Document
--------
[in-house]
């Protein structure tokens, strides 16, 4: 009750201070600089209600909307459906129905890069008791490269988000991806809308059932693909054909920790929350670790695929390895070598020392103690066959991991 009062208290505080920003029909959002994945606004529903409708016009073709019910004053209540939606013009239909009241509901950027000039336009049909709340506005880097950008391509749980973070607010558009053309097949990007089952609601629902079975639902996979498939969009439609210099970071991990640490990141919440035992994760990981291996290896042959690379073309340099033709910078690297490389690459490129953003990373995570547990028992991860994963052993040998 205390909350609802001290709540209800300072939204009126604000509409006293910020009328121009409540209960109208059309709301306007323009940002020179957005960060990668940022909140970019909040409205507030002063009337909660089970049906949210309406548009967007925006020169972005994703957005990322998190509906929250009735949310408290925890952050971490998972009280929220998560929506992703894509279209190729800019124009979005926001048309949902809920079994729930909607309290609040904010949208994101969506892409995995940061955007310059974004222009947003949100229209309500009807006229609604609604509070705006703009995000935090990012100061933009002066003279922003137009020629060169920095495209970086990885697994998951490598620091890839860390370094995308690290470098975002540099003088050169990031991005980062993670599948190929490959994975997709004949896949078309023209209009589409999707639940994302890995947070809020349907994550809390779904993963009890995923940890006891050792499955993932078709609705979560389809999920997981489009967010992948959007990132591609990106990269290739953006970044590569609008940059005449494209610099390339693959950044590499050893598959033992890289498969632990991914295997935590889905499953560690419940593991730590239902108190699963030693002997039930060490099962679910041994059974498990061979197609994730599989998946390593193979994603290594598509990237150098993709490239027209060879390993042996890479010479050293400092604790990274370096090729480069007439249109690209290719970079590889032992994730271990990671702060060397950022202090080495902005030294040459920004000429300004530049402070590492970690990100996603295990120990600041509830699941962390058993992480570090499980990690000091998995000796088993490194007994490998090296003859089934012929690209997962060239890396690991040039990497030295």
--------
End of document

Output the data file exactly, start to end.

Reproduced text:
[in-house]
């Protein structure tokens, strides 16, 4: 009750201070600089209600909307459906129905890069008791490269988000991806809308059932693909054909920790929350670790695929390895070598020392103690066959991991 009062208290505080920003029909959002994945606004529903409708016009073709019910004053209540939606013009239909009241509901950027000039336009049909709340506005880097950008391509749980973070607010558009053309097949990007089952609601629902079975639902996979498939969009439609210099970071991990640490990141919440035992994760990981291996290896042959690379073309340099033709910078690297490389690459490129953003990373995570547990028992991860994963052993040998 205390909350609802001290709540209800300072939204009126604000509409006293910020009328121009409540209960109208059309709301306007323009940002020179957005960060990668940022909140970019909040409205507030002063009337909660089970049906949210309406548009967007925006020169972005994703957005990322998190509906929250009735949310408290925890952050971490998972009280929220998560929506992703894509279209190729800019124009979005926001048309949902809920079994729930909607309290609040904010949208994101969506892409995995940061955007310059974004222009947003949100229209309500009807006229609604609604509070705006703009995000935090990012100061933009002066003279922003137009020629060169920095495209970086990885697994998951490598620091890839860390370094995308690290470098975002540099003088050169990031991005980062993670599948190929490959994975997709004949896949078309023209209009589409999707639940994302890995947070809020349907994550809390779904993963009890995923940890006891050792499955993932078709609705979560389809999920997981489009967010992948959007990132591609990106990269290739953006970044590569609008940059005449494209610099390339693959950044590499050893598959033992890289498969632990991914295997935590889905499953560690419940593991730590239902108190699963030693002997039930060490099962679910041994059974498990061979197609994730599989998946390593193979994603290594598509990237150098993709490239027209060879390993042996890479010479050293400092604790990274370096090729480069007439249109690209290719970079590889032992994730271990990671702060060397950022202090080495902005030294040459920004000429300004530049402070590492970690990100996603295990120990600041509830699941962390058993992480570090499980990690000091998995000796088993490194007994490998090296003859089934012929690209997962060239890396690991040039990497030295």